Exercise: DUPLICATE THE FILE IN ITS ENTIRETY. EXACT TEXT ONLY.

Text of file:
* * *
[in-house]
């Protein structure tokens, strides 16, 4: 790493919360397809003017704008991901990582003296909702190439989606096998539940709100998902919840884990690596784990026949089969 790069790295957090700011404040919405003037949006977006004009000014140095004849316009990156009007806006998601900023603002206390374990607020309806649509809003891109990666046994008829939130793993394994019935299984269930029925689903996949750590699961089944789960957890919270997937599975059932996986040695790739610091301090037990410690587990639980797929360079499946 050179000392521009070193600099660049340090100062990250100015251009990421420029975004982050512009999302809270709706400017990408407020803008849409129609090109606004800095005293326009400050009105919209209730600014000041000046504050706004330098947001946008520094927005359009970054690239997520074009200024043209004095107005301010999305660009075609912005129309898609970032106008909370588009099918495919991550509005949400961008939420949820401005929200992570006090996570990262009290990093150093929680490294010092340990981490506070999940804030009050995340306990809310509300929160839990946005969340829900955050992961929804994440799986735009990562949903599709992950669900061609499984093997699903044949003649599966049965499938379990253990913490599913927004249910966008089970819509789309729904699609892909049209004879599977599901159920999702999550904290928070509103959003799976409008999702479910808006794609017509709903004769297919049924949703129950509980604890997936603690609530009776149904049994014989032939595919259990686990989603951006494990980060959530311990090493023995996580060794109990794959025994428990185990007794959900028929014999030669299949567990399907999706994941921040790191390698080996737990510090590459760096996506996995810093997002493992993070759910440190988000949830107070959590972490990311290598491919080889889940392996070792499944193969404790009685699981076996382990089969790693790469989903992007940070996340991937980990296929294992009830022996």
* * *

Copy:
[in-house]
């Protein structure tokens, strides 16, 4: 790493919360397809003017704008991901990582003296909702190439989606096998539940709100998902919840884990690596784990026949089969 790069790295957090700011404040919405003037949006977006004009000014140095004849316009990156009007806006998601900023603002206390374990607020309806649509809003891109990666046994008829939130793993394994019935299984269930029925689903996949750590699961089944789960957890919270997937599975059932996986040695790739610091301090037990410690587990639980797929360079499946 050179000392521009070193600099660049340090100062990250100015251009990421420029975004982050512009999302809270709706400017990408407020803008849409129609090109606004800095005293326009400050009105919209209730600014000041000046504050706004330098947001946008520094927005359009970054690239997520074009200024043209004095107005301010999305660009075609912005129309898609970032106008909370588009099918495919991550509005949400961008939420949820401005929200992570006090996570990262009290990093150093929680490294010092340990981490506070999940804030009050995340306990809310509300929160839990946005969340829900955050992961929804994440799986735009990562949903599709992950669900061609499984093997699903044949003649599966049965499938379990253990913490599913927004249910966008089970819509789309729904699609892909049209004879599977599901159920999702999550904290928070509103959003799976409008999702479910808006794609017509709903004769297919049924949703129950509980604890997936603690609530009776149904049994014989032939595919259990686990989603951006494990980060959530311990090493023995996580060794109990794959025994428990185990007794959900028929014999030669299949567990399907999706994941921040790191390698080996737990510090590459760096996506996995810093997002493992993070759910440190988000949830107070959590972490990311290598491919080889889940392996070792499944193969404790009685699981076996382990089969790693790469989903992007940070996340991937980990296929294992009830022996």